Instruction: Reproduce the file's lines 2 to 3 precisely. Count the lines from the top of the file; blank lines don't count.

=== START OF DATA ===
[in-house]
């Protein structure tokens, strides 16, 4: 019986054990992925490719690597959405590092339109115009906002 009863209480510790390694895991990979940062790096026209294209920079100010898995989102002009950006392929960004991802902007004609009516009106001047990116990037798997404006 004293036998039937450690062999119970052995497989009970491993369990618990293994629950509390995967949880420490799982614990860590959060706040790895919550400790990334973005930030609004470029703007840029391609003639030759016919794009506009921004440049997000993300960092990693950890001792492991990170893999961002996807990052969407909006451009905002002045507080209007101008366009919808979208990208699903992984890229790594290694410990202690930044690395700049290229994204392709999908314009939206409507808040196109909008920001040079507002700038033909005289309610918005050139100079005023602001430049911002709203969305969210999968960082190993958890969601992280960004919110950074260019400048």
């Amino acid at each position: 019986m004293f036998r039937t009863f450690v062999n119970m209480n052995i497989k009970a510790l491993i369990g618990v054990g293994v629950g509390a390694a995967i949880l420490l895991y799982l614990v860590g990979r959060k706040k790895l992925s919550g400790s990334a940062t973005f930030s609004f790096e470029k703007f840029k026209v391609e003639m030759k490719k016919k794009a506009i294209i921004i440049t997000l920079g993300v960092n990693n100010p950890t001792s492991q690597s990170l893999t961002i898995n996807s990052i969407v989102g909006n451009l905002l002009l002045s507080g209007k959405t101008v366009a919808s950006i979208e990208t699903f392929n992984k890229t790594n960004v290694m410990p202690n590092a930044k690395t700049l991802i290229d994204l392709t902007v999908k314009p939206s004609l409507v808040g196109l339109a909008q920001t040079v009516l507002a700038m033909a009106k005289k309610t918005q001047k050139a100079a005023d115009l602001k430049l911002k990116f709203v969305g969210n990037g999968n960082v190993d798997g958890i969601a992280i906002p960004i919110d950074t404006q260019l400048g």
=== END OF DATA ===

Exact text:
């Protein structure tokens, strides 16, 4: 019986054990992925490719690597959405590092339109115009906002 009863209480510790390694895991990979940062790096026209294209920079100010898995989102002009950006392929960004991802902007004609009516009106001047990116990037798997404006 004293036998039937450690062999119970052995497989009970491993369990618990293994629950509390995967949880420490799982614990860590959060706040790895919550400790990334973005930030609004470029703007840029391609003639030759016919794009506009921004440049997000993300960092990693950890001792492991990170893999961002996807990052969407909006451009905002002045507080209007101008366009919808979208990208699903992984890229790594290694410990202690930044690395700049290229994204392709999908314009939206409507808040196109909008920001040079507002700038033909005289309610918005050139100079005023602001430049911002709203969305969210999968960082190993958890969601992280960004919110950074260019400048």
């Amino acid at each position: 019986m004293f036998r039937t009863f450690v062999n119970m209480n052995i497989k009970a510790l491993i369990g618990v054990g293994v629950g509390a390694a995967i949880l420490l895991y799982l614990v860590g990979r959060k706040k790895l992925s919550g400790s990334a940062t973005f930030s609004f790096e470029k703007f840029k026209v391609e003639m030759k490719k016919k794009a506009i294209i921004i440049t997000l920079g993300v960092n990693n100010p950890t001792s492991q690597s990170l893999t961002i898995n996807s990052i969407v989102g909006n451009l905002l002009l002045s507080g209007k959405t101008v366009a919808s950006i979208e990208t699903f392929n992984k890229t790594n960004v290694m410990p202690n590092a930044k690395t700049l991802i290229d994204l392709t902007v999908k314009p939206s004609l409507v808040g196109l339109a909008q920001t040079v009516l507002a700038m033909a009106k005289k309610t918005q001047k050139a100079a005023d115009l602001k430049l911002k990116f709203v969305g969210n990037g999968n960082v190993d798997g958890i969601a992280i906002p960004i919110d950074t404006q260019l400048g």